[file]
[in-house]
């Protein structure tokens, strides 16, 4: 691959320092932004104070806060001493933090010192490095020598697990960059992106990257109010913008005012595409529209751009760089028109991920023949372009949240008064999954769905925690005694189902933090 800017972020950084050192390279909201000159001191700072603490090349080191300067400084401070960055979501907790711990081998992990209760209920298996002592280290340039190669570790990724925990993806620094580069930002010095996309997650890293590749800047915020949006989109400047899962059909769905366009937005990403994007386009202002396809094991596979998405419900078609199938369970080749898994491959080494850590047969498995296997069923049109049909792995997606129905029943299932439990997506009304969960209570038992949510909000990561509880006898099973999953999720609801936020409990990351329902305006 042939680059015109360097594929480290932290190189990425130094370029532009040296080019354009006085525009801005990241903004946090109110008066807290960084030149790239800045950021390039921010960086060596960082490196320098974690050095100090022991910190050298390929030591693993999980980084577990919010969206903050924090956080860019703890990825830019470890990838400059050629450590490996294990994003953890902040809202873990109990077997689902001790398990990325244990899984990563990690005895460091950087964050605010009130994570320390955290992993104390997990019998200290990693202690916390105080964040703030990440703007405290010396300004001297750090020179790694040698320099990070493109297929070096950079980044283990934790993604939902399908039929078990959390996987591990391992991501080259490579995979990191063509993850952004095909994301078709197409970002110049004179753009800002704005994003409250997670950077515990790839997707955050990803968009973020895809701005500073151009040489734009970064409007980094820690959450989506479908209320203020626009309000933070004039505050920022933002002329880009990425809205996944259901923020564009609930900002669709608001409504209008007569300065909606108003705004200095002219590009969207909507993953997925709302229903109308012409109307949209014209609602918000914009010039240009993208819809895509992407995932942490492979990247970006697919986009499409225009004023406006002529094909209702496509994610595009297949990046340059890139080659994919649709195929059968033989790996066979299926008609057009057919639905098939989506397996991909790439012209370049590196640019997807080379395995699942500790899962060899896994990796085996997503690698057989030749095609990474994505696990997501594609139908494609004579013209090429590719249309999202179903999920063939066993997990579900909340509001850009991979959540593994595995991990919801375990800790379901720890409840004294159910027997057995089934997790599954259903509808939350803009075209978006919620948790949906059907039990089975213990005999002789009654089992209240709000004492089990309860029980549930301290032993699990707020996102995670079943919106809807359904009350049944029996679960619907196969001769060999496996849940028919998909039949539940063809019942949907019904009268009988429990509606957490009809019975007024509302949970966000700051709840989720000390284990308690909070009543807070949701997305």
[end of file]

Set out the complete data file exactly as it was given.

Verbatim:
[in-house]
């Protein structure tokens, strides 16, 4: 691959320092932004104070806060001493933090010192490095020598697990960059992106990257109010913008005012595409529209751009760089028109991920023949372009949240008064999954769905925690005694189902933090 800017972020950084050192390279909201000159001191700072603490090349080191300067400084401070960055979501907790711990081998992990209760209920298996002592280290340039190669570790990724925990993806620094580069930002010095996309997650890293590749800047915020949006989109400047899962059909769905366009937005990403994007386009202002396809094991596979998405419900078609199938369970080749898994491959080494850590047969498995296997069923049109049909792995997606129905029943299932439990997506009304969960209570038992949510909000990561509880006898099973999953999720609801936020409990990351329902305006 042939680059015109360097594929480290932290190189990425130094370029532009040296080019354009006085525009801005990241903004946090109110008066807290960084030149790239800045950021390039921010960086060596960082490196320098974690050095100090022991910190050298390929030591693993999980980084577990919010969206903050924090956080860019703890990825830019470890990838400059050629450590490996294990994003953890902040809202873990109990077997689902001790398990990325244990899984990563990690005895460091950087964050605010009130994570320390955290992993104390997990019998200290990693202690916390105080964040703030990440703007405290010396300004001297750090020179790694040698320099990070493109297929070096950079980044283990934790993604939902399908039929078990959390996987591990391992991501080259490579995979990191063509993850952004095909994301078709197409970002110049004179753009800002704005994003409250997670950077515990790839997707955050990803968009973020895809701005500073151009040489734009970064409007980094820690959450989506479908209320203020626009309000933070004039505050920022933002002329880009990425809205996944259901923020564009609930900002669709608001409504209008007569300065909606108003705004200095002219590009969207909507993953997925709302229903109308012409109307949209014209609602918000914009010039240009993208819809895509992407995932942490492979990247970006697919986009499409225009004023406006002529094909209702496509994610595009297949990046340059890139080659994919649709195929059968033989790996066979299926008609057009057919639905098939989506397996991909790439012209370049590196640019997807080379395995699942500790899962060899896994990796085996997503690698057989030749095609990474994505696990997501594609139908494609004579013209090429590719249309999202179903999920063939066993997990579900909340509001850009991979959540593994595995991990919801375990800790379901720890409840004294159910027997057995089934997790599954259903509808939350803009075209978006919620948790949906059907039990089975213990005999002789009654089992209240709000004492089990309860029980549930301290032993699990707020996102995670079943919106809807359904009350049944029996679960619907196969001769060999496996849940028919998909039949539940063809019942949907019904009268009988429990509606957490009809019975007024509302949970966000700051709840989720000390284990308690909070009543807070949701997305």